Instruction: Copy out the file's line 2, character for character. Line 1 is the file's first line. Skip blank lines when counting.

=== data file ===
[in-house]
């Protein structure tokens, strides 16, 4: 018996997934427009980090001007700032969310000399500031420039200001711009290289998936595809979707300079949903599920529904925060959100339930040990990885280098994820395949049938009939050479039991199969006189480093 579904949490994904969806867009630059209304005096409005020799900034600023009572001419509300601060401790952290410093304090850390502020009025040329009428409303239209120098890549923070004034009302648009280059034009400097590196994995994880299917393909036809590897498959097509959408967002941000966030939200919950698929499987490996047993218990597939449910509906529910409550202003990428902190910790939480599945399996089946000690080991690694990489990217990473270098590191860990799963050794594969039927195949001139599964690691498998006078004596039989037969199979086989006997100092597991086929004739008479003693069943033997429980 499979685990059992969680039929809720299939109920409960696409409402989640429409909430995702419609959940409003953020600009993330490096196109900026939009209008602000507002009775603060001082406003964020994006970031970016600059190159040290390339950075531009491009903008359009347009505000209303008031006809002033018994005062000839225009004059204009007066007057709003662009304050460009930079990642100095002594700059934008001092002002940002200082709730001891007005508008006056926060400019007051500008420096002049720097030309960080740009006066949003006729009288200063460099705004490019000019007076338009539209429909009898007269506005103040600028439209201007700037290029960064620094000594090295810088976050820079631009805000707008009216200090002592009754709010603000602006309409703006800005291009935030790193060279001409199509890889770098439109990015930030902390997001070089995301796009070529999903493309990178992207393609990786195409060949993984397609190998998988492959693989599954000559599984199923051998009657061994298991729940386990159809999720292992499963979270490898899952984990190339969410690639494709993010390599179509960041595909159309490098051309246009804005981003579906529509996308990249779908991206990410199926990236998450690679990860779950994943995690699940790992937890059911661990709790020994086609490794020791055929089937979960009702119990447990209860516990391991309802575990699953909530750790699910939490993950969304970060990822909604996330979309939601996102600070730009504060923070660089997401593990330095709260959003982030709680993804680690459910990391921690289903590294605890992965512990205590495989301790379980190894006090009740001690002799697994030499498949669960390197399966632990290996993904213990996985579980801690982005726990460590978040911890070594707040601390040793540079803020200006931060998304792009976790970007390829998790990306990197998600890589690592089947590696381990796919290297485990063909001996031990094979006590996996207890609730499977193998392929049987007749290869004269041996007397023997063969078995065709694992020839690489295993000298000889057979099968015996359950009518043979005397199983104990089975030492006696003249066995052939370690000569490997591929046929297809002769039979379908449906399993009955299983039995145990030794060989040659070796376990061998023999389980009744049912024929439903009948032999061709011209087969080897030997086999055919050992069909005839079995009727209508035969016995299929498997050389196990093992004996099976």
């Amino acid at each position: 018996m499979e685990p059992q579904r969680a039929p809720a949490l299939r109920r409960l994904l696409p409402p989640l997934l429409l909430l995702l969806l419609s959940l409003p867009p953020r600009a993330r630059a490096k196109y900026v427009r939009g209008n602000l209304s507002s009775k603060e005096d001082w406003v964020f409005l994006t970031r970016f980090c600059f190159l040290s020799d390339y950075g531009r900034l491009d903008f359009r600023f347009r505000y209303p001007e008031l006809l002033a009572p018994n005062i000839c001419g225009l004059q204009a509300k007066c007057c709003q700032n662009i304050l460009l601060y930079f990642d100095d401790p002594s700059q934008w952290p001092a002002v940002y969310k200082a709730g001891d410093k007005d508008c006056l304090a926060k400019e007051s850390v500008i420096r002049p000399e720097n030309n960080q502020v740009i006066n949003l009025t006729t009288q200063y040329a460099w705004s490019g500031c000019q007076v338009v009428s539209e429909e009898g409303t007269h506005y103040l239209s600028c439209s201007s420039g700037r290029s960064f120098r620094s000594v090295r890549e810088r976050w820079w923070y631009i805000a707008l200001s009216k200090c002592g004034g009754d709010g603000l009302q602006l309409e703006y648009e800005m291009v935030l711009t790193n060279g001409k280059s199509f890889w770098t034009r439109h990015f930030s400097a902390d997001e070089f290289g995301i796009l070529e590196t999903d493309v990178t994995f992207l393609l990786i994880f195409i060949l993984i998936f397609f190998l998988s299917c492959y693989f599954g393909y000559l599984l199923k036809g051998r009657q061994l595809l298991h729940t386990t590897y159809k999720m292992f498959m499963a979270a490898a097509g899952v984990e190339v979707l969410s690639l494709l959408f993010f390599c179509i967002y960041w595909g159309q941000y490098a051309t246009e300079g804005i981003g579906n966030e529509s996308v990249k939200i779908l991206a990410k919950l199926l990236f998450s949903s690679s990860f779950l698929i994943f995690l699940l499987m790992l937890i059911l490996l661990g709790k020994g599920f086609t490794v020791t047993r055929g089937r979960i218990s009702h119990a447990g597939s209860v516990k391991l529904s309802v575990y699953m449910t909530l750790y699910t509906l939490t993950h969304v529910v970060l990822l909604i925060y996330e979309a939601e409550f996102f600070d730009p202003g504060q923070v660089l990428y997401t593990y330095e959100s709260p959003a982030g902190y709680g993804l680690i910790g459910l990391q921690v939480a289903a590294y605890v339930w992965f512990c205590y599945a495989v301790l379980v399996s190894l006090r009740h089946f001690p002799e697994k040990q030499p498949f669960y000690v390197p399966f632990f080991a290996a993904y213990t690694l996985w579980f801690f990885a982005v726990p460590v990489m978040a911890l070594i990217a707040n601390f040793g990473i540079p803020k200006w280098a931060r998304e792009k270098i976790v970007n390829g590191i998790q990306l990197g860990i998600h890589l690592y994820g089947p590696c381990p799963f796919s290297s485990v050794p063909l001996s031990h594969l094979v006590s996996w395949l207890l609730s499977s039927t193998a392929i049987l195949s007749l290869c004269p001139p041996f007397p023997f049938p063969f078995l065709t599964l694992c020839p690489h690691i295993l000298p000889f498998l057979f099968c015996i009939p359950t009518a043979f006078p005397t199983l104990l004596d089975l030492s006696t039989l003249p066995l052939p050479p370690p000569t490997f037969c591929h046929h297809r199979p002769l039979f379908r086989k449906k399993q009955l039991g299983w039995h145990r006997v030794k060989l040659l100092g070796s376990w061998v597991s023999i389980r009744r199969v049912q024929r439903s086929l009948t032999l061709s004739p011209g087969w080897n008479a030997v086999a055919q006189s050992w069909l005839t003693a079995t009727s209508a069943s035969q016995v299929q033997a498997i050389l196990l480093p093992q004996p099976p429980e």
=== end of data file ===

């Protein structure tokens, strides 16, 4: 018996997934427009980090001007700032969310000399500031420039200001711009290289998936595809979707300079949903599920529904925060959100339930040990990885280098994820395949049938009939050479039991199969006189480093 579904949490994904969806867009630059209304005096409005020799900034600023009572001419509300601060401790952290410093304090850390502020009025040329009428409303239209120098890549923070004034009302648009280059034009400097590196994995994880299917393909036809590897498959097509959408967002941000966030939200919950698929499987490996047993218990597939449910509906529910409550202003990428902190910790939480599945399996089946000690080991690694990489990217990473270098590191860990799963050794594969039927195949001139599964690691498998006078004596039989037969199979086989006997100092597991086929004739008479003693069943033997429980 499979685990059992969680039929809720299939109920409960696409409402989640429409909430995702419609959940409003953020600009993330490096196109900026939009209008602000507002009775603060001082406003964020994006970031970016600059190159040290390339950075531009491009903008359009347009505000209303008031006809002033018994005062000839225009004059204009007066007057709003662009304050460009930079990642100095002594700059934008001092002002940002200082709730001891007005508008006056926060400019007051500008420096002049720097030309960080740009006066949003006729009288200063460099705004490019000019007076338009539209429909009898007269506005103040600028439209201007700037290029960064620094000594090295810088976050820079631009805000707008009216200090002592009754709010603000602006309409703006800005291009935030790193060279001409199509890889770098439109990015930030902390997001070089995301796009070529999903493309990178992207393609990786195409060949993984397609190998998988492959693989599954000559599984199923051998009657061994298991729940386990159809999720292992499963979270490898899952984990190339969410690639494709993010390599179509960041595909159309490098051309246009804005981003579906529509996308990249779908991206990410199926990236998450690679990860779950994943995690699940790992937890059911661990709790020994086609490794020791055929089937979960009702119990447990209860516990391991309802575990699953909530750790699910939490993950969304970060990822909604996330979309939601996102600070730009504060923070660089997401593990330095709260959003982030709680993804680690459910990391921690289903590294605890992965512990205590495989301790379980190894006090009740001690002799697994030499498949669960390197399966632990290996993904213990996985579980801690982005726990460590978040911890070594707040601390040793540079803020200006931060998304792009976790970007390829998790990306990197998600890589690592089947590696381990796919290297485990063909001996031990094979006590996996207890609730499977193998392929049987007749290869004269041996007397023997063969078995065709694992020839690489295993000298000889057979099968015996359950009518043979005397199983104990089975030492006696003249066995052939370690000569490997591929046929297809002769039979379908449906399993009955299983039995145990030794060989040659070796376990061998023999389980009744049912024929439903009948032999061709011209087969080897030997086999055919050992069909005839079995009727209508035969016995299929498997050389196990093992004996099976």